Two decades ago, in 1989, the administrator of the Drug Enforcement Administration rejected the findings of his agency’s chief administrative law judge who had ruled that marijuana has accepted medical value in the U.S. and should be rescheduled. In dismissing the judge’s decision the administrator stated that anyone who supported medical marijuana was perpetrating a “cruel hoax” on the American public.
Those words came back to me as I read the news of North Carolina’s medical marijuana law that was signed on July 3, 2014. North Carolina became the tenth state to enact the so-called “CBD only” medical marijuana law. (The other nine states are Alabama, Florida, Iowa, Kentucky, Mississippi, South Carolina, Tennessee, Utah and Wisconsin.) While the intent of lawmakers may have been compassionate the result is, in my opinion, a cruel hoax.
These laws have tremendous appeal to the lawmakers. Pressure for passage of such laws has come from the parents of young children who are stricken with rare forms of epilepsy. When all conventional medications fail, and they often do, parents have found success with CBD oil, derived from the cannabis, or marijuana, plant. The results can be breathtakingly dramatic as you can see in this video. https://www.facebook.com/photo.php?v=721753387847681&set=o.1423068877953424&type=3&theater
So in passing these bills lawmakers are showing their compassion for seriously ill, especially the young, while tackling the tricky political question of legalizing marijuana for medical purposes. “But wait,” the lawmakers say, “we aren’t legalizing ‘pot’ we are legalizing CBD, one of the ingredients in marijuana. And CBD doesn’t get you ‘high’ so drug abuse is impossible.”
Okay, CBD doesn’t get the patient ‘high’ but CBD is just one of the ingredients in the cannabis plant and the North Carolina law, like several others, still prohibits growing marijuana to obtain the CBD. So, just how exactly are the North Carolina patients going to obtain this needy medication?
You might think these states could simply turn to those states which have legalized the entire plant for medicinal purposes and buy the needed medicine. Simple, right?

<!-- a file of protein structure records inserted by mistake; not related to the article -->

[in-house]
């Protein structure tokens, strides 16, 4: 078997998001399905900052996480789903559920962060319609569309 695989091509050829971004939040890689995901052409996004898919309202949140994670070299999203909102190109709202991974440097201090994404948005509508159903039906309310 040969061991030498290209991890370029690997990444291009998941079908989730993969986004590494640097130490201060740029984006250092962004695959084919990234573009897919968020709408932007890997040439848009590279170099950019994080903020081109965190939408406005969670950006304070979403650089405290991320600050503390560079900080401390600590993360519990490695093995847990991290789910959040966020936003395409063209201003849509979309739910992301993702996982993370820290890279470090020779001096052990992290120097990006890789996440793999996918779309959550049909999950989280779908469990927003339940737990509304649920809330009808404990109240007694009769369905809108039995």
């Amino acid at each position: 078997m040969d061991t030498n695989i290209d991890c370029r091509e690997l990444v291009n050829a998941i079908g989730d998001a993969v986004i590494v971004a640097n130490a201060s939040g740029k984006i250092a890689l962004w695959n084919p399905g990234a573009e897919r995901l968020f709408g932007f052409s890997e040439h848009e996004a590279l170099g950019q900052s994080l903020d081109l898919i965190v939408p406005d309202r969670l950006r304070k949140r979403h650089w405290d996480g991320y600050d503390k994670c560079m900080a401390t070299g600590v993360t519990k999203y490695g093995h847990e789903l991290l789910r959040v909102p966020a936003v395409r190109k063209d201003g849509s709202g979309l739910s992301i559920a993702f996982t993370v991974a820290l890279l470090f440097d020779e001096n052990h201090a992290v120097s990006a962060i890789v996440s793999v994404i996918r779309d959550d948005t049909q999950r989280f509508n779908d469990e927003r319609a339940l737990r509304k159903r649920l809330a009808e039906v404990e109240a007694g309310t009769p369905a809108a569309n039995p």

Wrong. Marijuana, on the federal level, is still illegal, still a Schedule I drug. That’s what the DEA administrator decided it should be when he over-ruled his chief administrative law judge back in 1989, calling anyone who promoted the medical use of marijuana a “snake oil salesman.” As long as marijuana remains in Schedule I it cannot be shipped inter-state. So the ten CBD-only states cannot simply import marijuana from states where it is already legal for medical purposes.
So, just where do those ten states propose to get their CBD-only supplies? Well, I’m not privy to all their plans but I think a little hint was dropped in the coverage of WBTV in Raleigh.
“For now, it’s not sure how natural CBD oils made from actual marijuana plants in Colorado will get to North Carolina. Until that’s figured out, legislators say a pharmaceutical company making a trial CBD oil, called Epidiolex, will be rolled out immediately. ‘
Oh, I see. We’re going to “immediately” roll out a new pharmaceutical drug that has not yet been approved by federal officials so that we do not have to grow a plant that has a 5,000 year history of medical use or adjust its current standing in the federal drug hierarchy.
But wait, there’s more.
“All kids who sign up for this trial will be part of a study. That data will then be used to learn more about how the medicine works best.”
Okay, so your child also needs to be part of a research study. Well, that may not have been what the parents’ wanted when they started lobbying for the bill but it looks like that may be the only way to obtain the legal CBD trial drug. Does this mean the children may be exposed to placebo doses of CBD? Will there be double-blind, randomized testing which guarantees that some children will not receive the real CBD?
Do you see why the expression “cruel hoax” may have come to mind?
Postscript: To the parents in these states — I am very happy that your state has enacted a law that recognizes your child’s need but the battle is not yet won. You cannot let your guard down or expect that bureaucrats will resolve all the problems. It was your voice and those of friends and activists that passed this law and you cannot go silent now.